With all of your instruments and vocal mics routed through the mixer, it’s time to get a level check. The nice part of the STAGEPAS lineup is the addition of a master volume level. If you’re coming from the guitar world, you may be familiar with the master volume feature of your amplifier. For small to medium gigs, or performances where other audio sources still need to be audible (conversation at a wedding gig’s cocktail hour, speeches at corporate gigs, etc.), it can be handy to be able to keep the overall volume limited, while adjusting individual channel volumes to taste.
Each channel of your mixer will have usually its own overall volume control (typically at the bottom of the channel strip either via a fader or knob) and additional EQ parameters as well as fx settings. You may also find that you have global settings on your mixer that apply to all active channels, such as additional fx, reverb, feedback suppression and more.
One of the nice things about portable PA systems is that the mixer is typically compact enough to travel well (hence “portable”) but oftentimes this means that finding a place for it on stage, from a logistical standpoint, can be a challenge. Luckily, many manufacturers provide handy mounting solutions that alleviate this problem, and allow you to control the mixer easily during performances without the need to “MacGuyver” a solution. We’ve been using the Yamaha M770 mixer stand during our tests, which makes things super-simple.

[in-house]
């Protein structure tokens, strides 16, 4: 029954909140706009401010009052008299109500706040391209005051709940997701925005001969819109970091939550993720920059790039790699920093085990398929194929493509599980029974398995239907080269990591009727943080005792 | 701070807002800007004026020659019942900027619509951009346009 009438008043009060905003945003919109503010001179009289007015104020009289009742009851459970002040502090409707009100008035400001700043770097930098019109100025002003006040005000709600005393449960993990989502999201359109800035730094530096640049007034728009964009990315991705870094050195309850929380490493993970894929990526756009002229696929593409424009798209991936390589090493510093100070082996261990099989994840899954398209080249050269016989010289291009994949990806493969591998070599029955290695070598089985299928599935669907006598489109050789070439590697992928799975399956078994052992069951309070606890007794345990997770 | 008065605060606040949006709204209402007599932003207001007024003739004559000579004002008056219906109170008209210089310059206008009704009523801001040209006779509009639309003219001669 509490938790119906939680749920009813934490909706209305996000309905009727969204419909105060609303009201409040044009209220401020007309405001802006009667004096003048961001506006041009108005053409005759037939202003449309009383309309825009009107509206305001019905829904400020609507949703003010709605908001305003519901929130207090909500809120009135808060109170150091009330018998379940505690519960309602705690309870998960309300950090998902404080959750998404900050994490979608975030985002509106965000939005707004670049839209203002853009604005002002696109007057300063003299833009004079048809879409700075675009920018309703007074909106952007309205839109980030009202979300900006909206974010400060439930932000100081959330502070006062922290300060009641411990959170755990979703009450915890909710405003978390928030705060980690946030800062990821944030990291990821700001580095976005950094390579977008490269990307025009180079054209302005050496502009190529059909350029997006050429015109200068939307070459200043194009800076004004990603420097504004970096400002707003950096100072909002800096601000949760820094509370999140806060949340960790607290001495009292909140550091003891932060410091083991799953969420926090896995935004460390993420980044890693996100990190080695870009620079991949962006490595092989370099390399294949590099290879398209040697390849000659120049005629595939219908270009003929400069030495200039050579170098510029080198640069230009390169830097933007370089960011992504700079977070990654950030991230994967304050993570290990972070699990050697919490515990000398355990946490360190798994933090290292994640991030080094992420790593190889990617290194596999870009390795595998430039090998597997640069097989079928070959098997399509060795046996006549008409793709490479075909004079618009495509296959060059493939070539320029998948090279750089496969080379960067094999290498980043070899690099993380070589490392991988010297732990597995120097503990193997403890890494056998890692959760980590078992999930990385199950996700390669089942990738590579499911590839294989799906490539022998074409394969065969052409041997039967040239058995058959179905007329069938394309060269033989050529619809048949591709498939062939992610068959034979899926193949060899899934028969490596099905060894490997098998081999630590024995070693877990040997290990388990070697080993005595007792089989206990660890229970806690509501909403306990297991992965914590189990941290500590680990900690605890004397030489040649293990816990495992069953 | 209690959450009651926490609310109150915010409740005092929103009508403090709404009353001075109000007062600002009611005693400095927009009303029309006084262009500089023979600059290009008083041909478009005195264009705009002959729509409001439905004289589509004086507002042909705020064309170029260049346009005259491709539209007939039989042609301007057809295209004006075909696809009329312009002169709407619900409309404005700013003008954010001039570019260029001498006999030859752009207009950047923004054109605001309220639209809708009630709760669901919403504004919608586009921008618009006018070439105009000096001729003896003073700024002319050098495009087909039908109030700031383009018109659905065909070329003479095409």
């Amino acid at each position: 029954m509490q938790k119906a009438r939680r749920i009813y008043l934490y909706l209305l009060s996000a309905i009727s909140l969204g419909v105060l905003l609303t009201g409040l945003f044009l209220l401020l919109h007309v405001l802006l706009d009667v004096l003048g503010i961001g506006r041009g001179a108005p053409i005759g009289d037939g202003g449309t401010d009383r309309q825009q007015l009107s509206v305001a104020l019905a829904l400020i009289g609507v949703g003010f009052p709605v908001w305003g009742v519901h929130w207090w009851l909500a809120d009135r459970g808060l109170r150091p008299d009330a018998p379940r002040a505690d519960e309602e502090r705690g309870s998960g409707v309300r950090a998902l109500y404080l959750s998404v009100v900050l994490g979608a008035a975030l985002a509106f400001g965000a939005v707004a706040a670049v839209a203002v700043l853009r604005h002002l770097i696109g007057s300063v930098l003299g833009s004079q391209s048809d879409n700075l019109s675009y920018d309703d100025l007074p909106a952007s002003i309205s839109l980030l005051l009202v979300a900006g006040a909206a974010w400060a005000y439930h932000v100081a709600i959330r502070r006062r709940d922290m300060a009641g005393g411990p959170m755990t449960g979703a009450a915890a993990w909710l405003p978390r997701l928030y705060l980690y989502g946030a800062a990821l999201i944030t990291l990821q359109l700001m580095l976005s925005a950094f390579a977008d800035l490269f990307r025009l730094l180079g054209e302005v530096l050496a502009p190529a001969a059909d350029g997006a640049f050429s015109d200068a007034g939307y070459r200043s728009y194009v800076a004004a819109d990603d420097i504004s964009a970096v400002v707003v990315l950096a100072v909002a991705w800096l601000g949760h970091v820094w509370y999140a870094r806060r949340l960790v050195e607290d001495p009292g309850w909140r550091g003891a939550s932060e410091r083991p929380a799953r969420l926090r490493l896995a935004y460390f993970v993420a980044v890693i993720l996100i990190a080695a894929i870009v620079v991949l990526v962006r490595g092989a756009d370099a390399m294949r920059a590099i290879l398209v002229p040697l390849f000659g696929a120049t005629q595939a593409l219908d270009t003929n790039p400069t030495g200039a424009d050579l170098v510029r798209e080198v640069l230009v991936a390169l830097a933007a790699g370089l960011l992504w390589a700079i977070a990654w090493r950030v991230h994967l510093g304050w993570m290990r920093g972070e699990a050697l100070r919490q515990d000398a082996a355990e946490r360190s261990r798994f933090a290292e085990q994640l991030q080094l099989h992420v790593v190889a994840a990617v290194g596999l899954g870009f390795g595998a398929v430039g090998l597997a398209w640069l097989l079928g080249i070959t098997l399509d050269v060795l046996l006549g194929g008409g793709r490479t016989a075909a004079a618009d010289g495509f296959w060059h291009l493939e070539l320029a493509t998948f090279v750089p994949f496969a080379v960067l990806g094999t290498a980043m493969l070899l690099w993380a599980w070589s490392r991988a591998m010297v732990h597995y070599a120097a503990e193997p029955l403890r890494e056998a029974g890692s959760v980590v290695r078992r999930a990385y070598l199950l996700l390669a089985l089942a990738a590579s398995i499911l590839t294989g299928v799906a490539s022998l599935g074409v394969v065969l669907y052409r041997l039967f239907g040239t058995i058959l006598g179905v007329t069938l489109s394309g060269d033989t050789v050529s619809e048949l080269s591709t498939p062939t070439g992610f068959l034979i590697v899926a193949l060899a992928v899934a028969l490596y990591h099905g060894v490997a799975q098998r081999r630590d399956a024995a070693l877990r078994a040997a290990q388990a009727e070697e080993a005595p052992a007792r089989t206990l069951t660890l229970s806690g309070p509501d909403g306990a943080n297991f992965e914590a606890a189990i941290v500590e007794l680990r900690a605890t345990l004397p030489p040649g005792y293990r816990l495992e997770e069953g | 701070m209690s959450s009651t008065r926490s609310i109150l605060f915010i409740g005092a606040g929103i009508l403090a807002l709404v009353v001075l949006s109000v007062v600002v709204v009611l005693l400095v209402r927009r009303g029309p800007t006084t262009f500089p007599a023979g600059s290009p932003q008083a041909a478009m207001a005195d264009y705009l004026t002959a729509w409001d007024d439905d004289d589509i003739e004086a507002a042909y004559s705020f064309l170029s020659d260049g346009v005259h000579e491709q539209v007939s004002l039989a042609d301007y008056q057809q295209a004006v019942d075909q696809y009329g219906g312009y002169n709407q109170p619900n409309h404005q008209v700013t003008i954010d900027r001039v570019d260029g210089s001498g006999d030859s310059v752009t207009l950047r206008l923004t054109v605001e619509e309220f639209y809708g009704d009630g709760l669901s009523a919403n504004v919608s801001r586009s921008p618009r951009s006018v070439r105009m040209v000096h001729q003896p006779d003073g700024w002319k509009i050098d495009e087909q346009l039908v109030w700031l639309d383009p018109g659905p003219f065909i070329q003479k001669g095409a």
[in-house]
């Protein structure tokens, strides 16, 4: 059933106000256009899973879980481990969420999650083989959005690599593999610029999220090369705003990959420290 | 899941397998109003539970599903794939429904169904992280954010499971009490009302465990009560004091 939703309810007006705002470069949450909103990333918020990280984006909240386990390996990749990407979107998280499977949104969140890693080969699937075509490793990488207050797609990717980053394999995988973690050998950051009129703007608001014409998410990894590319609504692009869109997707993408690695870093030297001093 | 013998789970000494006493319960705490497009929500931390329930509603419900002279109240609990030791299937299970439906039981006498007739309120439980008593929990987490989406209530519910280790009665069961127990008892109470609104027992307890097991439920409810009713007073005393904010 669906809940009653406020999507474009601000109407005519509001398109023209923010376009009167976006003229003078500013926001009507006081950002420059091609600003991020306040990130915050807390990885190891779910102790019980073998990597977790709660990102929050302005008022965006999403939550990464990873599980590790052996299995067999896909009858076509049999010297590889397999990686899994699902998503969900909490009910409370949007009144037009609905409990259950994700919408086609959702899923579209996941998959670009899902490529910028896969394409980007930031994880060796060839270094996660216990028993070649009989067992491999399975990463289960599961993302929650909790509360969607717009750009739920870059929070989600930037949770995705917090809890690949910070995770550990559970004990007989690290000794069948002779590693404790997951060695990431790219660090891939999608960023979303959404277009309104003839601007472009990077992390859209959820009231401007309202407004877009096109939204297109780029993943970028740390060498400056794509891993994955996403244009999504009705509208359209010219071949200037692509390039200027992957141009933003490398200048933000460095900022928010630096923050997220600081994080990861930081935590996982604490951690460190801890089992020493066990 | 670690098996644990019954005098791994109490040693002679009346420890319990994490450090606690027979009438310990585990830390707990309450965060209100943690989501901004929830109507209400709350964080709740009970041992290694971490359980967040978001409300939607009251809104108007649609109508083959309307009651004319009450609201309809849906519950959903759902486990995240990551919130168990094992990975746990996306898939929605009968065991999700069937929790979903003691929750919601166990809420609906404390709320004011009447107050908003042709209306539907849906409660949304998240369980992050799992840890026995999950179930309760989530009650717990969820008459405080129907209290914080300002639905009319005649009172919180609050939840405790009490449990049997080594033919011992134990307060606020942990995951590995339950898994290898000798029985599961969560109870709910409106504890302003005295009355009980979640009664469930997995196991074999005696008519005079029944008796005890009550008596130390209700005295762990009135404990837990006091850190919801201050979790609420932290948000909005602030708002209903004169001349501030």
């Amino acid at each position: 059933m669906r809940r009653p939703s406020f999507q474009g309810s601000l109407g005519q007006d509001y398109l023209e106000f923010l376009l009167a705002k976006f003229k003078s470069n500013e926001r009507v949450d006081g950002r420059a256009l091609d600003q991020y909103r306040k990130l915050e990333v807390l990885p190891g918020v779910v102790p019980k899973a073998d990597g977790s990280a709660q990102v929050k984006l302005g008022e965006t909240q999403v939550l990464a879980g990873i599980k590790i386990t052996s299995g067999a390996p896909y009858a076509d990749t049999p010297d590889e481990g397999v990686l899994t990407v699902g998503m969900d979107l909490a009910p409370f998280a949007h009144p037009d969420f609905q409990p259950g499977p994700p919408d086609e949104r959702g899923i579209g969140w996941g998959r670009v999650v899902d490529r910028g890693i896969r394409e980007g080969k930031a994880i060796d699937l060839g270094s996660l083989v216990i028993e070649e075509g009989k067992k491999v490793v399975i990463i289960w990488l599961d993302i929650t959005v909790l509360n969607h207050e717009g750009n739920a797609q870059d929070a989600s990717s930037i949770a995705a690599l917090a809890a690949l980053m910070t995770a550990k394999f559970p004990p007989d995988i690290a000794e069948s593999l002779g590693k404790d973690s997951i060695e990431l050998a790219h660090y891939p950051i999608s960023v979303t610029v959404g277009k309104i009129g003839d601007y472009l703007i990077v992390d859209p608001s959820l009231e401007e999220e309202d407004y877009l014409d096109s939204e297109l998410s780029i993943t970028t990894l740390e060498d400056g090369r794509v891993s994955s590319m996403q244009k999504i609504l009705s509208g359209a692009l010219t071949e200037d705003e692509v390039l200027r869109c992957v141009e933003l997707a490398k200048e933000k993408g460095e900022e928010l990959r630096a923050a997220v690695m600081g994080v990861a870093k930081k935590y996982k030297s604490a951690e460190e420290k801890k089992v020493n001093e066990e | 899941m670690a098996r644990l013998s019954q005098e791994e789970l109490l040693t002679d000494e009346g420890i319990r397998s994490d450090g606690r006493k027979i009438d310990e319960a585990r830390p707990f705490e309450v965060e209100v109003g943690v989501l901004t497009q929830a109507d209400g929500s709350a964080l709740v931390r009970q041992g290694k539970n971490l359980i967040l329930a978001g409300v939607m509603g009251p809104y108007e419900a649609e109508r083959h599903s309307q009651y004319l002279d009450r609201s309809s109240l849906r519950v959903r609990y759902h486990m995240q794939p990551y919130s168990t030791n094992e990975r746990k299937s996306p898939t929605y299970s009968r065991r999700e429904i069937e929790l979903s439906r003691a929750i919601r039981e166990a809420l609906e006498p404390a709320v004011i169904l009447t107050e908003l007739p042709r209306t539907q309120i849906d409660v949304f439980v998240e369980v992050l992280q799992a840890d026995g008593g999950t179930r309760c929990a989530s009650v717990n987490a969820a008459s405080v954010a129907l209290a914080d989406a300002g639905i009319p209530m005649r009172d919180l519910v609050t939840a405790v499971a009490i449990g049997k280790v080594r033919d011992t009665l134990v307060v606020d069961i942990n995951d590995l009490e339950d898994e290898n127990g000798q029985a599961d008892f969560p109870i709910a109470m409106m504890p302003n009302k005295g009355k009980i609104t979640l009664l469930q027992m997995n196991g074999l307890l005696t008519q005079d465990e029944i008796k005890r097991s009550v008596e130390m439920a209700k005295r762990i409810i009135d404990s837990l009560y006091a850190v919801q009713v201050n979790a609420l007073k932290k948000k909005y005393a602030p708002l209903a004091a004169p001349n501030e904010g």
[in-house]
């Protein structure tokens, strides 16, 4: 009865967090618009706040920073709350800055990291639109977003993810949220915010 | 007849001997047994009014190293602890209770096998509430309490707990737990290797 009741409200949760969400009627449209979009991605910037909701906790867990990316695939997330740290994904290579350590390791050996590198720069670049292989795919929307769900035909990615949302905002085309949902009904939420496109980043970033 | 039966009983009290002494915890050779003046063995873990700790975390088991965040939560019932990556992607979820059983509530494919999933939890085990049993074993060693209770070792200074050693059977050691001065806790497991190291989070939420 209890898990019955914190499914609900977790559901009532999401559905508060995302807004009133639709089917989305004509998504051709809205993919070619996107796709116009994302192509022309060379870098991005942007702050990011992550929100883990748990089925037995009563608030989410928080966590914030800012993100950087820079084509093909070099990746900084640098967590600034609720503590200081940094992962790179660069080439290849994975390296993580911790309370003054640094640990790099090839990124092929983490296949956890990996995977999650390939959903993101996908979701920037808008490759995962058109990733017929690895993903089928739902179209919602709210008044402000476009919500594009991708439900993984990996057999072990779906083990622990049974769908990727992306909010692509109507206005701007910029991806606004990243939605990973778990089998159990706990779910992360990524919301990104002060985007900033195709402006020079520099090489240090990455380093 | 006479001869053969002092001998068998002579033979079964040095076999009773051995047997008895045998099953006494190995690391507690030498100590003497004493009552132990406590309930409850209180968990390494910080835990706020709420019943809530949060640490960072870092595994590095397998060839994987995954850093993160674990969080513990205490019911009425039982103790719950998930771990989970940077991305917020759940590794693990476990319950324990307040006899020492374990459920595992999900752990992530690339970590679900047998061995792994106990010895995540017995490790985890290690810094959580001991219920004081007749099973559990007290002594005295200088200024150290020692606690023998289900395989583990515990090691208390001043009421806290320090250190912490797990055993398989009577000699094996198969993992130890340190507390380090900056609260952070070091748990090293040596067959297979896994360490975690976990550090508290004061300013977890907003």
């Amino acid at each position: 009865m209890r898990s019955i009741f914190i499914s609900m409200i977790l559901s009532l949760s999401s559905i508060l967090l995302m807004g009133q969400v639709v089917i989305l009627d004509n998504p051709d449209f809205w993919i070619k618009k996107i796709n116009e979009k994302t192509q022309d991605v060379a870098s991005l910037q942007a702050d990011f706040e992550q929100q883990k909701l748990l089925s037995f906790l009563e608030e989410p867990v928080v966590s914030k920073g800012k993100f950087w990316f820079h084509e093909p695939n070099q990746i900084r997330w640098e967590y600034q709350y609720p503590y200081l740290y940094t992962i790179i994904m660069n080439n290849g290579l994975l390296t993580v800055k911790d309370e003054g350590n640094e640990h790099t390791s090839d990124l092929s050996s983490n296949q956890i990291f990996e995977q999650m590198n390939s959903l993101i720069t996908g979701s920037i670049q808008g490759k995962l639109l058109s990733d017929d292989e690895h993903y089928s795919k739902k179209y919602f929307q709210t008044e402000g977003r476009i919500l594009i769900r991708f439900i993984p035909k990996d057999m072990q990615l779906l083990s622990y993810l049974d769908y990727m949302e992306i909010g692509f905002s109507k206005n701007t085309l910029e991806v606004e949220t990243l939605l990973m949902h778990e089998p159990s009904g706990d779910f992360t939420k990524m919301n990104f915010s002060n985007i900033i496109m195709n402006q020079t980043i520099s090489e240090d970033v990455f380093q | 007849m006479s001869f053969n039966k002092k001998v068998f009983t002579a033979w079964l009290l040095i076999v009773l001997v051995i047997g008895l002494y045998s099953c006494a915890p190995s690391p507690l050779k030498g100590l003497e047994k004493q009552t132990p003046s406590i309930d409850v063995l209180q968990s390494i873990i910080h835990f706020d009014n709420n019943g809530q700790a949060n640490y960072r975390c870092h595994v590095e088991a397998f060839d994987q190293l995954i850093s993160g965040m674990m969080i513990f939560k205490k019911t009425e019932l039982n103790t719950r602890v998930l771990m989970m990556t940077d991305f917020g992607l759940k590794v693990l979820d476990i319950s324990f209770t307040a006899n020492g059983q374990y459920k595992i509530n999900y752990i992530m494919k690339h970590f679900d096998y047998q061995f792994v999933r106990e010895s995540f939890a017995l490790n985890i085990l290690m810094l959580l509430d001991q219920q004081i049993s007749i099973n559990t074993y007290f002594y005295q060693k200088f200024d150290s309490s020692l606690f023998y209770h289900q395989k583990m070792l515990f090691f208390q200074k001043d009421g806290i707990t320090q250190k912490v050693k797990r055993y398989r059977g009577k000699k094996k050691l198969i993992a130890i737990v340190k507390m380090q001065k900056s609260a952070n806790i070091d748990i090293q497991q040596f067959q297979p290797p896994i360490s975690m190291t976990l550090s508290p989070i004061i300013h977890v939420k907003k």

Another handy accessory you might want to add to your set-up process is a function-specific footswitch. Now, while not all portable PA systems come with this capability, our STAGEPAS 400BT allows you to use the optional FC5 footswitch for controlling reverb. In fact, the same footswitch doubles as a sustain pedal for your synths, so if you already have one for your keyboard, give it a try with your STAGEPAS to see how well it controls reverb with the gentle press of your foot. You might be surprised at how useful a feature that can be on stage, on-the-fly.
The last setup duty you might want to take care of before the gig starts is to pair your Bluetooth device with your portable PA, especially if you plan on streaming backing tracks or “break music” during your intermissions. Typically, the device you’re streaming from will be able to locate your portable PA system automatically when Bluetooth is enabled in your device’s settings, so set up should be a breeze. STAGEPAS also lets you pair up to 8 devices, so all of your band members can pair their devices.